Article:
Shortcomings in law enforcement and protection mean most wildlife crimes in Europe go unpunished or undetected, putting endangered European species at further risk.
These are the findings of a new report published on Wednesday by WWF’s LIFE SWiPE project, which provides the most comprehensive picture to date on the state of wildlife crime in Europe.
Data collected from 11 European countries reveals that between 2016 and 2020, the most common wildlife crimes were the illegal killing of wildlife (27%), using poisoned baits (16%) or prohibited hunting methods (14%), and illegal wildlife trade (13%).
Tackling environmental crime, including wildlife trafficking, is one of the ten priorities of the EU Council in its fight against organised crime. A revision of the EU Environmental Crime Directive is currently under negotiation.
“The European Parliament and Council must communicate that these crimes are not tolerated in Europe, ensuring that the revised Environmental Crime Directive is strong and ambitious enough,” said Audrey Chambaudet, Policy Officer, Wildlife Trade and Wildlife Crime at the WWF European Policy Office.
“All major environmental crime offences should be covered by the Directive, and the maximum terms of imprisonment need to be sufficiently high to deter wildlife crimes,” she added.
The report reveals the goldfinch is the most targeted species, subject to multiple criminal activities including hunting tourism and illegal trade. Other frequent victims of wildlife crime include threatened species of birds of prey, targeted by poisoned baits, and large carnivores such as bears, wolves or lynx.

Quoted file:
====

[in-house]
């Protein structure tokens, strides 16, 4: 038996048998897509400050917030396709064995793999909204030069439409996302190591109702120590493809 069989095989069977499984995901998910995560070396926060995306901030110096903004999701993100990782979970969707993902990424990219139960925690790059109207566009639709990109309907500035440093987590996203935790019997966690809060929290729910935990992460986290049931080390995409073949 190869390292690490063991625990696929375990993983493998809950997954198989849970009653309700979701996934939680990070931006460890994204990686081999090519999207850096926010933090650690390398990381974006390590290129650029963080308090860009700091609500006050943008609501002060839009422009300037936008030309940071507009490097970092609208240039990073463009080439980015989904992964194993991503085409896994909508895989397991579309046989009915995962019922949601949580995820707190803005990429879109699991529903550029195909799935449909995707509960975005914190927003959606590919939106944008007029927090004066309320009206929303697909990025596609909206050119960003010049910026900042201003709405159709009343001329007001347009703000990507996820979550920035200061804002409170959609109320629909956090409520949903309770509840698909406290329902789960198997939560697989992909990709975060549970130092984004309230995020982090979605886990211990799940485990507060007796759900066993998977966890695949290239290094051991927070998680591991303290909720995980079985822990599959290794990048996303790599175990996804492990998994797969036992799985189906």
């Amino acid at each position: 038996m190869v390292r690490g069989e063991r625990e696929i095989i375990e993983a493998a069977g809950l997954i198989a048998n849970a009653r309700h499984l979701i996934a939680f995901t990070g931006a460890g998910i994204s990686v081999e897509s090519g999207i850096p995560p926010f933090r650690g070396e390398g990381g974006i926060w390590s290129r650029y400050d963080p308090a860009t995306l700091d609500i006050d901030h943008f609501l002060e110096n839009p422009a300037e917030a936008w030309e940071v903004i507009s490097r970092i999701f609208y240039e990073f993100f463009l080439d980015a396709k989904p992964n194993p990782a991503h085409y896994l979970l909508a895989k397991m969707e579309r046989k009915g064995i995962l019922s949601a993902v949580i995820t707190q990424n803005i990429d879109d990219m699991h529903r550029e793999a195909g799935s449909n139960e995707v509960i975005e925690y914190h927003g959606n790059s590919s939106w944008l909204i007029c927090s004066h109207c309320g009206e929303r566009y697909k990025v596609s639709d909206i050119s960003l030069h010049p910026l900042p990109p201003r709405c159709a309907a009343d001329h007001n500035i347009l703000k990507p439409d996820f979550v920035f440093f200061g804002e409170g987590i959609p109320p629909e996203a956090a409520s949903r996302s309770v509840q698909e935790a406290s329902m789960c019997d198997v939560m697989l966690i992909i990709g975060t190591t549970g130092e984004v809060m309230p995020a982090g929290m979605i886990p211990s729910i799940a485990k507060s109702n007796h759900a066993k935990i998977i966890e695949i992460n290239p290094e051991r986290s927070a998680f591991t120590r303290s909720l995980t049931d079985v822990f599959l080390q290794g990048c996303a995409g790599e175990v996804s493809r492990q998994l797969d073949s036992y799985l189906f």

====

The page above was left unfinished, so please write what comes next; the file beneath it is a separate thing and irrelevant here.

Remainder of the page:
At the heart of the problem is the lack of reporting of wildlife crime.
“Wildlife is not reported missing like humans and cannot self-report themselves as victims, so most of these acts go unreported, and in all likelihood, much more go undetected,” said Roselina Stoeva, LIFE SWiPE’s project manager.
Even when reported, many wildlife crime cases were not prosecuted. According to the report, an average 60% of wildlife crime complaints received by the prosecution did not result in indictments that led to court proceedings.
Specialised police, the use of technology such as drones for monitoring, and training more sniffer dogs to detect poisoning and other crimes are some examples of best practices in boosting the prosecution of these crimes across Europe.
The report also calls on the bloc’s co-legislators to consider tougher sentences, including imprisonment, for offences covered by the Environmental Crime Directive.
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